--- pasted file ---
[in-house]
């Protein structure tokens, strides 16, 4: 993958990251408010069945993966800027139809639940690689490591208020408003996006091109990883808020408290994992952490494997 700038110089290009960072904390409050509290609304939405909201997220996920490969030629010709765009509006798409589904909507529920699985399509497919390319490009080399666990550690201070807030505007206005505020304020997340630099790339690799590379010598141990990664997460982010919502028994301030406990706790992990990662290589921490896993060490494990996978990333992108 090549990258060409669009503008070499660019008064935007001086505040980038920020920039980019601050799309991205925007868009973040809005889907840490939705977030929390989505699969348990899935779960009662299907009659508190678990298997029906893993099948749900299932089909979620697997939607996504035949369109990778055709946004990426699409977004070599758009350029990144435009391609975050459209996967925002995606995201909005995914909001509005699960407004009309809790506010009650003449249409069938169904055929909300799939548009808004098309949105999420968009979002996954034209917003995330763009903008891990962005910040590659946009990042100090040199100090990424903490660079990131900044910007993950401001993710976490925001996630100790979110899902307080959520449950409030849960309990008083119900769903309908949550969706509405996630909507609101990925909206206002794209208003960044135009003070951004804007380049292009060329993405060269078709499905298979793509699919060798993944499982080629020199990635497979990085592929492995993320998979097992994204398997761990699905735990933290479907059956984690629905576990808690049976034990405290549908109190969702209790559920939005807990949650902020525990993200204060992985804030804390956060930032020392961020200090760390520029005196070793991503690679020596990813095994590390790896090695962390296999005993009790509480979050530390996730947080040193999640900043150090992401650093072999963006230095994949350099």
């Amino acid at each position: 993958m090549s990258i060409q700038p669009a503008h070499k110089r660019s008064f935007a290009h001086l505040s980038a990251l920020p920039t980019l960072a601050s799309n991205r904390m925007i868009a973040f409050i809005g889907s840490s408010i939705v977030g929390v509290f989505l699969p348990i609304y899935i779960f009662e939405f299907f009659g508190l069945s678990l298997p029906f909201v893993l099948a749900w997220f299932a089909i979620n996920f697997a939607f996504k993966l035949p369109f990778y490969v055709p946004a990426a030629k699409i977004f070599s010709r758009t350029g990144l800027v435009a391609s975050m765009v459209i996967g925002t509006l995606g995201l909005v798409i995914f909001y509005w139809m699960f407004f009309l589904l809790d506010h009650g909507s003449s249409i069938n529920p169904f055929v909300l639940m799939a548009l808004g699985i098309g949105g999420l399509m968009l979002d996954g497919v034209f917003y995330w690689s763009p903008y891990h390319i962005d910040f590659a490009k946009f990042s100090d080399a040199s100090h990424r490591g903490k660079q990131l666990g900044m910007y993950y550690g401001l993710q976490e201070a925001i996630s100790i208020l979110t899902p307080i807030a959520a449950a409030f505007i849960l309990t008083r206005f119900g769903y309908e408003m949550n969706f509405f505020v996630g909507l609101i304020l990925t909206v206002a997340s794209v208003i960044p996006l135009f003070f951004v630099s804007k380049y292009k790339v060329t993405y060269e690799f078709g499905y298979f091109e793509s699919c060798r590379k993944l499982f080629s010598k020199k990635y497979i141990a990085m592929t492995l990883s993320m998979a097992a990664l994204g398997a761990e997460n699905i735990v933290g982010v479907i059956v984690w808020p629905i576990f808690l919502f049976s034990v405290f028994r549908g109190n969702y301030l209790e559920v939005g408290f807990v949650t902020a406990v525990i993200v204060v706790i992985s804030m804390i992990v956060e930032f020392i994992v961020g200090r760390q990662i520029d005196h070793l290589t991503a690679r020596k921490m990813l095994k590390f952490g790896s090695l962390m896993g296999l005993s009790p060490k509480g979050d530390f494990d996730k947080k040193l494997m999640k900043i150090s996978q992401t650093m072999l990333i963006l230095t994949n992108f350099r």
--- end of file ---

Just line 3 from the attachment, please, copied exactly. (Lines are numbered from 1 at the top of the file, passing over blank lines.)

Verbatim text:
């Amino acid at each position: 993958m090549s990258i060409q700038p669009a503008h070499k110089r660019s008064f935007a290009h001086l505040s980038a990251l920020p920039t980019l960072a601050s799309n991205r904390m925007i868009a973040f409050i809005g889907s840490s408010i939705v977030g929390v509290f989505l699969p348990i609304y899935i779960f009662e939405f299907f009659g508190l069945s678990l298997p029906f909201v893993l099948a749900w997220f299932a089909i979620n996920f697997a939607f996504k993966l035949p369109f990778y490969v055709p946004a990426a030629k699409i977004f070599s010709r758009t350029g990144l800027v435009a391609s975050m765009v459209i996967g925002t509006l995606g995201l909005v798409i995914f909001y509005w139809m699960f407004f009309l589904l809790d506010h009650g909507s003449s249409i069938n529920p169904f055929v909300l639940m799939a548009l808004g699985i098309g949105g999420l399509m968009l979002d996954g497919v034209f917003y995330w690689s763009p903008y891990h390319i962005d910040f590659a490009k946009f990042s100090d080399a040199s100090h990424r490591g903490k660079q990131l666990g900044m910007y993950y550690g401001l993710q976490e201070a925001i996630s100790i208020l979110t899902p307080i807030a959520a449950a409030f505007i849960l309990t008083r206005f119900g769903y309908e408003m949550n969706f509405f505020v996630g909507l609101i304020l990925t909206v206002a997340s794209v208003i960044p996006l135009f003070f951004v630099s804007k380049y292009k790339v060329t993405y060269e690799f078709g499905y298979f091109e793509s699919c060798r590379k993944l499982f080629s010598k020199k990635y497979i141990a990085m592929t492995l990883s993320m998979a097992a990664l994204g398997a761990e997460n699905i735990v933290g982010v479907i059956v984690w808020p629905i576990f808690l919502f049976s034990v405290f028994r549908g109190n969702y301030l209790e559920v939005g408290f807990v949650t902020a406990v525990i993200v204060v706790i992985s804030m804390i992990v956060e930032f020392i994992v961020g200090r760390q990662i520029d005196h070793l290589t991503a690679r020596k921490m990813l095994k590390f952490g790896s090695l962390m896993g296999l005993s009790p060490k509480g979050d530390f494990d996730k947080k040193l494997m999640k900043i150090s996978q992401t650093m072999l990333i963006l230095t994949n992108f350099r």